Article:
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Global Supply Chain Performance Erosion

As trade has grown into a global business, ocean transport has grown in importance. At the same time, the shipping landscape has continued to change. The result is that performance and service levels are inconsistent, unpredictable, and eroding. Despite this, there are corrective actions shippers can take to ensure smoother sailing and a more consistent delivery of their product.
By Tom Craig
Tom Craig is the CEO of LTD Management, a supply chain management and logistics consulting firm. He can be reached at .(JavaScript must be enabled to view this email address). For more information, visit http://www.ltdmgmt.com.
November 1, 2013

Shoreline erosion does not happen overnight. The changes creep up little by little over time. They may not be apparent until you look back and realize that this year’s shoreline is different from last year’s shoreline.

A gradual erosion of performance has also occurred in global supply chains, especially in those that rely on ocean carriers to deliver the goods. We describe it as erosion creep because, like the shoreline, there is not one big, obvious change that hits a shipper between the eyes. Instead, a variety of events, such as longer shipping windows, unpredictable shipping schedules, bigger ships that can be handled in fewer ports, and new regulations, have gradually led to inconsistent and less reliable service levels.

These actions affect importers, exporters, and their supply chains. Retailers that miss a shipping window may end up with extra costs and lower margins to carry unsold inventory. Multi-national companies with global facilities and suppliers in multiple trade lanes feel the effects even more as they synchronize the flow of goods that feed production facilities, distribution pipelines, and customer distribution centers.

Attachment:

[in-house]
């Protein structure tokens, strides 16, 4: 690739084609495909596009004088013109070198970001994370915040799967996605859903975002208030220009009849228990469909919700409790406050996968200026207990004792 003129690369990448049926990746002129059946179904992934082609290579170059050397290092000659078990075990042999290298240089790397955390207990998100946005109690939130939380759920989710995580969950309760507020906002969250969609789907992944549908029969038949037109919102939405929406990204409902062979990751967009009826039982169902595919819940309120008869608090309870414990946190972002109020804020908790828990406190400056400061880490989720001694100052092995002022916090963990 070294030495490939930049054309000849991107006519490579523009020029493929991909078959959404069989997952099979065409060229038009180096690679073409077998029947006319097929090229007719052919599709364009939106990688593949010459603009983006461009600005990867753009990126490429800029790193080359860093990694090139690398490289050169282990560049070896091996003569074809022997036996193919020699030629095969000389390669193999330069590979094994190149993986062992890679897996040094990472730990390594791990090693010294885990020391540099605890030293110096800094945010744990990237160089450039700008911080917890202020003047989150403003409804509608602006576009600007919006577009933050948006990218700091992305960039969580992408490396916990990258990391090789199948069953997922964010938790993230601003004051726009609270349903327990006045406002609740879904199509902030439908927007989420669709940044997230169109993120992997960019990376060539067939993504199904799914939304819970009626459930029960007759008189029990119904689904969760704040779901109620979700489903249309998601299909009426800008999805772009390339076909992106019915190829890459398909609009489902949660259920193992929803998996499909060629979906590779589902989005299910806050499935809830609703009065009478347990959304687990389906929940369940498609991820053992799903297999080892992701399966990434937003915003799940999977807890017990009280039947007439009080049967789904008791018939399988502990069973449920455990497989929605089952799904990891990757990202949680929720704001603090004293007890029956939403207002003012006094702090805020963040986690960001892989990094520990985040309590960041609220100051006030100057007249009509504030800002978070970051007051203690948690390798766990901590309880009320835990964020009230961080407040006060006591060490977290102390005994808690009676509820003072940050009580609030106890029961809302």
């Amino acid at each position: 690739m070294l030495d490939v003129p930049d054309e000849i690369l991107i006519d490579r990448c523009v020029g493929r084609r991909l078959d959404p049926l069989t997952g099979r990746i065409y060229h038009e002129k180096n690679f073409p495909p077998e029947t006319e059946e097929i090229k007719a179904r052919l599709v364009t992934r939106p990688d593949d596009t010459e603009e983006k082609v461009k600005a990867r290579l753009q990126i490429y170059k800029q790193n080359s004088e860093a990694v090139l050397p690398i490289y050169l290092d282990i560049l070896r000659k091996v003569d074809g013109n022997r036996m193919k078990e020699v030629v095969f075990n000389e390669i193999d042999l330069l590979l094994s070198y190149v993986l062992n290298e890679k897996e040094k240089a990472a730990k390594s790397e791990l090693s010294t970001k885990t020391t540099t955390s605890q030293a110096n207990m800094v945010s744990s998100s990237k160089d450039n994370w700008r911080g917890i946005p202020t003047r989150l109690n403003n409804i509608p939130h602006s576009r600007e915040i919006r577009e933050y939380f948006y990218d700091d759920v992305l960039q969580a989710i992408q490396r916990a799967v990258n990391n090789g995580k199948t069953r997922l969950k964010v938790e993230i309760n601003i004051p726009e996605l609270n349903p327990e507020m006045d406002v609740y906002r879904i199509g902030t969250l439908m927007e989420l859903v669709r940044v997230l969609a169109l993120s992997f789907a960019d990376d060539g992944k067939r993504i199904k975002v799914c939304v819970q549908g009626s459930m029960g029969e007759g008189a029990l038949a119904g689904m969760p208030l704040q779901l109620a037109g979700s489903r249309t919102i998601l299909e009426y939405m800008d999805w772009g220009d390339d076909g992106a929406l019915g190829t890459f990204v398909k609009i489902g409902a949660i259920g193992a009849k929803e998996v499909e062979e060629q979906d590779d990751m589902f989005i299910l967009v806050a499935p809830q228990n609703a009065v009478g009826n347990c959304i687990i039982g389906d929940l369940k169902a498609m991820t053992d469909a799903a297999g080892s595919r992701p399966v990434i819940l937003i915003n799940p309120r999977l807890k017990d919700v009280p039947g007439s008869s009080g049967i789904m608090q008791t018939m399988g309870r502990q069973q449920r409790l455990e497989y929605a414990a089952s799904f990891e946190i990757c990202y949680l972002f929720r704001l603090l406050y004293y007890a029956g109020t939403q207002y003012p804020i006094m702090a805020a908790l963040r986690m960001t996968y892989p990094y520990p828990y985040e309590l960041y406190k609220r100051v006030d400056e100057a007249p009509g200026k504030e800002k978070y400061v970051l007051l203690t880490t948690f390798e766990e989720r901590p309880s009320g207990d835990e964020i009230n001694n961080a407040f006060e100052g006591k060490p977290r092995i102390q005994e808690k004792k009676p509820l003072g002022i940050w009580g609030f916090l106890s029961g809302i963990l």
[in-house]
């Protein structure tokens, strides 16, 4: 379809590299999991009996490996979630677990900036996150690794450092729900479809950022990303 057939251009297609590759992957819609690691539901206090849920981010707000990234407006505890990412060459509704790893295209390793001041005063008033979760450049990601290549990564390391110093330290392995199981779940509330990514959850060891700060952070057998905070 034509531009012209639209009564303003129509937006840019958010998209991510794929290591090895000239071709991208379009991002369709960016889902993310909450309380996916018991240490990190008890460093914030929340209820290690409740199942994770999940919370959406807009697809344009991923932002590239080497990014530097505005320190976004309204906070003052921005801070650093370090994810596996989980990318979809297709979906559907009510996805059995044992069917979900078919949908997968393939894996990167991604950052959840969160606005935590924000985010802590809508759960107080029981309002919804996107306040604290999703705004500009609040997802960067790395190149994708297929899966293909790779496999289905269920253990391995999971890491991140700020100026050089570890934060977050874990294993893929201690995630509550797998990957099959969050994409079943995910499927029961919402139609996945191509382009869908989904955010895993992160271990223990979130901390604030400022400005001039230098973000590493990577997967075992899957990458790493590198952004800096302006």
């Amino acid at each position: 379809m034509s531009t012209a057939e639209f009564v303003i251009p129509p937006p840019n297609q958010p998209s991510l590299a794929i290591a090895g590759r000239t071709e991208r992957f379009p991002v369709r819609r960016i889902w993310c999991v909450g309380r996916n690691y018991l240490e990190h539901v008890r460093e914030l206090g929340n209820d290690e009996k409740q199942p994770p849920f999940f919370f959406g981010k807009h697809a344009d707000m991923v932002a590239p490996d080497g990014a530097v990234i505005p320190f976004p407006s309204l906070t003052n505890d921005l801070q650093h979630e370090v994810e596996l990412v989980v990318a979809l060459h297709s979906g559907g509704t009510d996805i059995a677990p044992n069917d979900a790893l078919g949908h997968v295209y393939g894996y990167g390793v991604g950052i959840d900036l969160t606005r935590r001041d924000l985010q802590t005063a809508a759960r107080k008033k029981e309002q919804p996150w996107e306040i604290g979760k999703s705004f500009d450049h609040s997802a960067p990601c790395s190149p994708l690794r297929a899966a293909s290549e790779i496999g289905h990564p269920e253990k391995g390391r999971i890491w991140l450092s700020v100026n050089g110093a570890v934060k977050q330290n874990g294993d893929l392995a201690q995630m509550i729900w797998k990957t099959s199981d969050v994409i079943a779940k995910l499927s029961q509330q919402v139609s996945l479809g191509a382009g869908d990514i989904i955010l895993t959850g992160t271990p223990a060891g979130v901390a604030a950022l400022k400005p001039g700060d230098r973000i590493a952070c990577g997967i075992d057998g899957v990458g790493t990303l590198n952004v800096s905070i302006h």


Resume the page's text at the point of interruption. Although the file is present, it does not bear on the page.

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Shoreline erosion does not happen overnight. The changes creep up little by little over time. They may not be apparent until you look back and realize that this year’s shoreline is different from last year’s shoreline.

A gradual erosion of performance has also occurred in global supply chains, especially in those that rely on ocean carriers to deliver the goods. We describe it as erosion creep because, like the shoreline, there is not one big, obvious change that hits a shipper between the eyes. Instead, a variety of events, such as longer shipping windows, unpredictable shipping schedules, bigger ships that can be handled in fewer ports, and new regulations, have gradually led to inconsistent and less reliable service levels.

These actions affect importers, exporters, and their supply chains. Retailers that miss a shipping window may end up with extra costs and lower margins to carry unsold inventory. Multi-national companies with global facilities and suppliers in multiple trade lanes feel the effects even more as they synchronize the flow of goods that feed production facilities, distribution pipelines, and customer distribution centers.

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